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Sittwe Homeboy

Today I was riding a bike around a neighborhood, or “quarter” as they call it here. I’m looking for a house to rent for just Yvonne and me. 

I hear strange banjo music. I stop and peer up to a balcony on an older wooden house. One dude motions me to come on up. I do. Two guys almost my age it turns out (late 50’s), one playing this odd looking four-string banjo, the other has what looks like a mandolin only it has just six strings, unpaired. The tuning on the “Myanmando” is something I’ve never heard. They want me to try out both instruments, but before I make too much of a fool of myself a third dude shows up — the rhythm section. A wooden clacker sits in his one hand and he holds two tiny cymbals connected by a string in his other hand. They noodle around some and then break into a tune. Both stringed instruments play the melody in unison, mostly, kinda. There is no chording, it’s all fairly quick finger picking in scales totally unfamiliar to me.

The rhythm guy begins to sing, accompanying himself with occasional clacks and tinkles. He has a nice voice, the song seems sad and quite beautiful. They tell me it is traditional Rakhine music. I can’t figure out if it’s a love song or what, and it doesn’t seem to matter.

They say they play every evening about this time and invite me back. I’ll go back with my guitar sometime soon and probably make a bigger fool of myself. If we can start on the same note I believe we can jam baby.

Another place I came upon was a kind of crumbling rambling house reminiscent of Miss Havisham’s in Charles Dickens’ Great Expectations.

I first met the daughter on the road who eagerly dragged me in her home to be shown off like some exotic prize. We entered through a kind of ante chamber which I couldn’t figure out if it was a storefront for oddball dusty things or a storeroom for dusty oddball things.

The main room had an exposed gabled tin roof with the ever present rain drumming down making it difficult to hear. To one side was a low balcony with a stairway winding upwards to some mystery I could only imagine. I was given a chair under a balcony I had to duck under to sit on. Much of the rest of the floor was covered by a low raised dais. On this dais were bamboo mats scattered about. Around the edges, heaped up on the walls was a hodgepodge of items — clothes, bags of dried fish, boxes of more oddball dusty things, piles of books, and in the place of honor, a TV featuring an overwrought South Korean soap opera with Myanmar subtitles.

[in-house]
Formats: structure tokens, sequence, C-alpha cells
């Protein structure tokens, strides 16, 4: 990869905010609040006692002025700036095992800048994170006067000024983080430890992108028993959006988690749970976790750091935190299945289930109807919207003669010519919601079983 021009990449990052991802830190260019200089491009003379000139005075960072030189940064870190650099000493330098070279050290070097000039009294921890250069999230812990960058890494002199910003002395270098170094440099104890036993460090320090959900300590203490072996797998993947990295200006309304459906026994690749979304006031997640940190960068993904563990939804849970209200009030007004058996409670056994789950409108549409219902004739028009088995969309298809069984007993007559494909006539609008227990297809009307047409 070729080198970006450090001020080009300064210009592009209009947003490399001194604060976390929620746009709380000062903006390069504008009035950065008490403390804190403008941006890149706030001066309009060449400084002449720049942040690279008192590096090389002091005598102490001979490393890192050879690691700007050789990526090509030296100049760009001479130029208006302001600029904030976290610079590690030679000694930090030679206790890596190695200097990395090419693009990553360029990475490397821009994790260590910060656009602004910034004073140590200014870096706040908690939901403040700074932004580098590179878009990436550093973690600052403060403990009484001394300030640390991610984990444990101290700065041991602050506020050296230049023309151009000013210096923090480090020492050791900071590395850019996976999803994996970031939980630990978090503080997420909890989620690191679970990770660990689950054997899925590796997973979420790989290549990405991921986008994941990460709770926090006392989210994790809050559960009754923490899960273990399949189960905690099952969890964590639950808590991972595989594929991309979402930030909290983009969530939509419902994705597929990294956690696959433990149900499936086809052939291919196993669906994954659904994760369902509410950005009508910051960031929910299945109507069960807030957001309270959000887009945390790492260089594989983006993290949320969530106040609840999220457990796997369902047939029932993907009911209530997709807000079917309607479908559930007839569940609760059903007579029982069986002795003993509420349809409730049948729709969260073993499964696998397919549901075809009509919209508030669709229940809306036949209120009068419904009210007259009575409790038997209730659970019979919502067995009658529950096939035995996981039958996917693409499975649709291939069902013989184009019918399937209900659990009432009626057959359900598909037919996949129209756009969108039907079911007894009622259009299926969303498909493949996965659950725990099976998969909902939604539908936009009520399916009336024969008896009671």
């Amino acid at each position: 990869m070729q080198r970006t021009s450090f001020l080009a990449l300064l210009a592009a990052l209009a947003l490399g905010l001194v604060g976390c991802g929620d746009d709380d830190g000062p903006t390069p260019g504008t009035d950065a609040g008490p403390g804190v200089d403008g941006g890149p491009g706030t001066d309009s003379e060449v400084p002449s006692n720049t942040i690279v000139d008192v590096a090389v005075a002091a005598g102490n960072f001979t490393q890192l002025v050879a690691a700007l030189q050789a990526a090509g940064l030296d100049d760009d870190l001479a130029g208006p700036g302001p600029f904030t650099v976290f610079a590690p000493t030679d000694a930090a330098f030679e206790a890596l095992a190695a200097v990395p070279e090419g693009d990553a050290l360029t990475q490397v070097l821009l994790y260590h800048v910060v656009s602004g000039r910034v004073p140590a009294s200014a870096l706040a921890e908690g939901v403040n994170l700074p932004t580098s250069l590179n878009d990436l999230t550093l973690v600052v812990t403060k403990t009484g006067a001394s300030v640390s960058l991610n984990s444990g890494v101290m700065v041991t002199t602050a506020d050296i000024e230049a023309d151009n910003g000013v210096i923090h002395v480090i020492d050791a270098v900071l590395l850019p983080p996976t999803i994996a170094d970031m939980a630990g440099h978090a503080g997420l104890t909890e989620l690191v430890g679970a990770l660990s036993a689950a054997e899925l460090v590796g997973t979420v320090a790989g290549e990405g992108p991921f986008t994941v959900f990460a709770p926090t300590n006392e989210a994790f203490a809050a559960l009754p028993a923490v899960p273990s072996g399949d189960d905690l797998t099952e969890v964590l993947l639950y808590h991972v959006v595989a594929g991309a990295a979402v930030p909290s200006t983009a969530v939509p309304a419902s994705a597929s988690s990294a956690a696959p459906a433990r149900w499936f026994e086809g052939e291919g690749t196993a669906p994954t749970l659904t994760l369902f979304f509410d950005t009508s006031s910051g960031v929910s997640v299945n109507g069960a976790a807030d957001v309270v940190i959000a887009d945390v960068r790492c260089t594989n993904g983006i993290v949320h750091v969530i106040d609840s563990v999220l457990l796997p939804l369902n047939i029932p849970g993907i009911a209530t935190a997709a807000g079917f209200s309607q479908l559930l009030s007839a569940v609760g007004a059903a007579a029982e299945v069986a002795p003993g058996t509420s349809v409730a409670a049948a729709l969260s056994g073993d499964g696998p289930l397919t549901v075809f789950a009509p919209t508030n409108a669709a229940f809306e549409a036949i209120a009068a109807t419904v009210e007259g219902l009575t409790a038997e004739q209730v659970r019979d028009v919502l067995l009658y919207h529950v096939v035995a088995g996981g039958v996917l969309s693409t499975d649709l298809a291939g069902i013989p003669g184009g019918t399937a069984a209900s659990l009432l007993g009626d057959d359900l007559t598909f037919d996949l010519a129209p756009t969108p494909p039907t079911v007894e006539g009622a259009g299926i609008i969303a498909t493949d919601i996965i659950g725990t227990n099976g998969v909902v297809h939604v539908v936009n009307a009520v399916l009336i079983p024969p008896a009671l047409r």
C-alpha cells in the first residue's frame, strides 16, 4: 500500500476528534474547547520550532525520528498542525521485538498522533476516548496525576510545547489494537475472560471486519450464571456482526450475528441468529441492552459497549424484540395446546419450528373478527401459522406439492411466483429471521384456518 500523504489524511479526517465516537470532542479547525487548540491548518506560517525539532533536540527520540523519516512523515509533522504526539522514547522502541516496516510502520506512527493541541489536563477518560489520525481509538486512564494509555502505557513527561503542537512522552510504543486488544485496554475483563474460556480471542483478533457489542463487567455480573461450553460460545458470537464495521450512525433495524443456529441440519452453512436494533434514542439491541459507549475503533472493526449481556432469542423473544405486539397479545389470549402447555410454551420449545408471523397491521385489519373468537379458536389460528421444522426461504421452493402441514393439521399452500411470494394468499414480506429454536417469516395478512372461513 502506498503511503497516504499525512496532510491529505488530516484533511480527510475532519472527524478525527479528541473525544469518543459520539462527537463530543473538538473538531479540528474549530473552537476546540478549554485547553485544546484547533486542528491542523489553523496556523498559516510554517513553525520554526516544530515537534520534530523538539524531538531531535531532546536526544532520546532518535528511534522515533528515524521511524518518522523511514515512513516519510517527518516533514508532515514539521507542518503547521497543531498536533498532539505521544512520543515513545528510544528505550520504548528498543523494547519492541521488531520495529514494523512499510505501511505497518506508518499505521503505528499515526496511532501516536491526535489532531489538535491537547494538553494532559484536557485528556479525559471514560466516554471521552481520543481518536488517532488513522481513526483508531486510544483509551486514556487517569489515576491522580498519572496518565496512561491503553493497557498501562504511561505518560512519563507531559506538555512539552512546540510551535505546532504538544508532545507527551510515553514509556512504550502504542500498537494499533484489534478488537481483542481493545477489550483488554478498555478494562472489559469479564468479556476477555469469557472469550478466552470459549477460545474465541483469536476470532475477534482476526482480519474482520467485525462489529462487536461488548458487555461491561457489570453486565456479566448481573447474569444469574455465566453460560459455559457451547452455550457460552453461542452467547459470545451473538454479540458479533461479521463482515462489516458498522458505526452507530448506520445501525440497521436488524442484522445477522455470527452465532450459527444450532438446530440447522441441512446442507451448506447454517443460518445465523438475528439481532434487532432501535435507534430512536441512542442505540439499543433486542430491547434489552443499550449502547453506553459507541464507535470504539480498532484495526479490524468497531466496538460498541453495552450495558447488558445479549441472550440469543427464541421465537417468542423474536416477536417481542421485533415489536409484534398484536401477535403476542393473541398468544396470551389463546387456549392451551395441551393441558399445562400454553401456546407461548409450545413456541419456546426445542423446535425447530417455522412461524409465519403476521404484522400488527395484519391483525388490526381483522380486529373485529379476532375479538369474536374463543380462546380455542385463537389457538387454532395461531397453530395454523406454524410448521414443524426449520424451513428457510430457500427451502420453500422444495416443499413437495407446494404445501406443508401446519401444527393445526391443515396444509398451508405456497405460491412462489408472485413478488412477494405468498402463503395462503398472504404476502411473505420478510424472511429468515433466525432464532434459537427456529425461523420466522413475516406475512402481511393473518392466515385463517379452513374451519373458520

Ensconced on some musty cushions was the grand dame of the household, meh-meh, who rose to welcome me. Her hair was wrapped in a kind of twist while her face was very pale from the makeup everyone seems to wear here. It is made by mashing the wood of the Thanaka tree in a small bowl.

Most women and children wear it daily usually in two big patches on the cheeks, with a bit on the nose or forehead for good measure. Meh-meh however covers her whole face and in the dim light of the rainy day she seemed a ghostly apparition. As the tea was brewing their story unfolded. The daughter spoke fairly good English.

Aye Mya Thands father and Meh-meh’s husband U Ba Thein Maung had just passed away two months ago. I was shown his picture and ushered into another room. This room appeared to be some sort of memorial to him.

The room was full of small statues, wooden carvings, metal castings, stone carvings, along with books stacked to the ceiling. There were antique artifacts, some very old, in glass cases. While meh-meh fondled some of the carvings, her daughter told me her father was a lawyer as well as a widely known artisan who had made all of these things. She said that he had fought against the Burmese government for a free Arakan state, and in the next breath proudly showed me a photo of a Chinese jeep she said the government gave him for being such a good artist. He also was an historian and many of the books scattered about he had written. I’m not sure if I got all of that right, but I thought best not to ask for clarification, he being so recently deceased and all.